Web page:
This week, the University of Southern Mississippi replaced the state flags with the United States flag. In a statement from Rodney Bennett, the President of USM he said,
"I have chosen to raise American flags on all University of Southern Mississippi flagpoles to remind the University community of what unites us. We have all chosen to work, study and live in a country in which debates like those around the state flag of Mississippi can take place and ideas can be civilly expressed and advanced."
The Mississippi flag was removed only moments before a protest began. Dr. Susan
Hrostowski, an associate professor of social work, organized a peaceful protest to remove the flag. Several faculty members and students, including myself, met at the flagpole at noon. Unsure of why the flag was not flying we moved forward with our rally.
People began to gather. Some were for taking down the flag while others were not. What began, as a peaceful protest, became a haggling match between pro-flag people vs. take it down proponents. Some conveyed their argument calmly and
rationally while others shouted. Emotions escalated.
A handful of people defended the flag, calling it "history" and "heritage." Young black students said, "History in the south is nothing that I can celebrate." One man recalled a time when he took a wrong turn and saw a house flying a big confederate flag. "When I saw that flag, I was immediately afraid because of what it represents," he said.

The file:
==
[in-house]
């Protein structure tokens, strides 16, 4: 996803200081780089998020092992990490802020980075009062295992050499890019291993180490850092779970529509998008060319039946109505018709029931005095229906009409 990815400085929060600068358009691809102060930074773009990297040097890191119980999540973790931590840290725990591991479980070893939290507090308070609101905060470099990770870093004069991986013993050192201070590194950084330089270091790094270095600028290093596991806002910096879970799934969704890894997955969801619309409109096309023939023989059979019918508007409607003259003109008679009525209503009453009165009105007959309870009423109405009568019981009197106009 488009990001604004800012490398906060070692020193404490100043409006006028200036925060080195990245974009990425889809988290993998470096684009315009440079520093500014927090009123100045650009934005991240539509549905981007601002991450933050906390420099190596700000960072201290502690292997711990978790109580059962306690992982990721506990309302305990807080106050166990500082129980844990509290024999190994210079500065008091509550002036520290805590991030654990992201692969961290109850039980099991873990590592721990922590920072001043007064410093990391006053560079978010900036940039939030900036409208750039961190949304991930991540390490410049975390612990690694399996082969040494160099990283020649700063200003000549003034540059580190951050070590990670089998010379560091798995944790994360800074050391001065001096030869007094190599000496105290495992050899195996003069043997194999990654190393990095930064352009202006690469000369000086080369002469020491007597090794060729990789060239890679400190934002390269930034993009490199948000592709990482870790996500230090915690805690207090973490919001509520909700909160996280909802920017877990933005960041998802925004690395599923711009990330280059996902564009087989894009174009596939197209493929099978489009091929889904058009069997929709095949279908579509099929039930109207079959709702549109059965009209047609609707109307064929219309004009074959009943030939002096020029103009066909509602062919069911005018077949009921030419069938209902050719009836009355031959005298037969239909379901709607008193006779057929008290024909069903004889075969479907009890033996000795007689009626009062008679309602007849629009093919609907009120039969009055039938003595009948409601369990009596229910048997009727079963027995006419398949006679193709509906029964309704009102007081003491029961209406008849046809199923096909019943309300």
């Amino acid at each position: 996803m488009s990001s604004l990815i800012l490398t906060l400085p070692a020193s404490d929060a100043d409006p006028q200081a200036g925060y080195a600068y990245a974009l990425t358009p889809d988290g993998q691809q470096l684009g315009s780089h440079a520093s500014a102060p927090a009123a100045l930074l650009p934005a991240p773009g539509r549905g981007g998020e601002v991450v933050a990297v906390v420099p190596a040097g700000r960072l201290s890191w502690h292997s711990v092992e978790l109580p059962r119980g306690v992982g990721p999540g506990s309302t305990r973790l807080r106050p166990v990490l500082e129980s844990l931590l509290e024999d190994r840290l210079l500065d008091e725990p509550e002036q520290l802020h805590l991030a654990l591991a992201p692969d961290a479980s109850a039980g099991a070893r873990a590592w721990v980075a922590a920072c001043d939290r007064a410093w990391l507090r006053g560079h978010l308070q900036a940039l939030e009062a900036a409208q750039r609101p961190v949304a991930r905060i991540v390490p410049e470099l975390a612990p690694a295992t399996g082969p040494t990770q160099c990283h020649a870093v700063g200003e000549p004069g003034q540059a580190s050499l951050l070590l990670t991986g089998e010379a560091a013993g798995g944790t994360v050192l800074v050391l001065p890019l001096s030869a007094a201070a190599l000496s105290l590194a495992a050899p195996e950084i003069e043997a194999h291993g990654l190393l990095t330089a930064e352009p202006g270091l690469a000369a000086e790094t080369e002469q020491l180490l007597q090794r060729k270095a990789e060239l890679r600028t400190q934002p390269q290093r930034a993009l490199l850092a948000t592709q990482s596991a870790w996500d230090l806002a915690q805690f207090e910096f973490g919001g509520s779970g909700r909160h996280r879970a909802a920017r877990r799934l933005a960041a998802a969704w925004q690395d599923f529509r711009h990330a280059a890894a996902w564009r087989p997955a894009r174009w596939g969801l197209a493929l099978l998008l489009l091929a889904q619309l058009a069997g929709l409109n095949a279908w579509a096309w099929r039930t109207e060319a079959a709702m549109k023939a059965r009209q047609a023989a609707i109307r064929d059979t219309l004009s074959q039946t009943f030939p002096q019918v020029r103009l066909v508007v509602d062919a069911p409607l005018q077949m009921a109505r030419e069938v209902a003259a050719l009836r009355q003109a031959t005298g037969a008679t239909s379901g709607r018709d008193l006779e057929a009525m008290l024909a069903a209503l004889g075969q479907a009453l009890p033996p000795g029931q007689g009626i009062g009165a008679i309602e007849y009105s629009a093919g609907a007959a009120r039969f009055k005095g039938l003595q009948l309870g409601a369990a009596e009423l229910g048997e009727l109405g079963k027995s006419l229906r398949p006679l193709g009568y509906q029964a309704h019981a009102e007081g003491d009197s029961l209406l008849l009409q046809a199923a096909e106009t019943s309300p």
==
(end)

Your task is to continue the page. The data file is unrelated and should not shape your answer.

As this debate heated up, several white people said, "This doesn't symbolize hate, it symbolizes history." It is ironic that when white people are pressed to address racism they often say, "That happened in the past; that's history. You can't blame me for that."
Today, as a white person, I must speak the truth. History is not benign, nor are flags. Today, as in the past, the Confederate battle flag symbolizes racism, hate, and white supremacy. When I see the confederate flag, I see images of men in white hoods participating in a lynching. I see white men with swastika tattoos. I see a young man shooting innocent people in church on a quiet Sunday morning.
Hate has continually overshadowed any nostalgic history of the flag. What once
symbolized the era of white power institutionalized by slavery, Dred Scott, and Jim
Crow segregation continues to convey hate and racism.
The best we can hope for is that any flag of Mississippi will represent a future of our
state that respects all people. Right now, the flag that comes closest to that goal is the United States flag.
I was proud to be standing on the right side of history today on the campus of
Southern Mississippi. I am a proud student of USM and a proud citizen of the
hospitality state and today we came one step closer to achieving hospitality for all. I
want to close with the words from President Bennett,
" While I love the state of Mississippi, there is passionate disagreement about the current state flag on our campuses and in our communities. I am looking forward to a time when this debate is resolved and USM raises a state flag that unites us."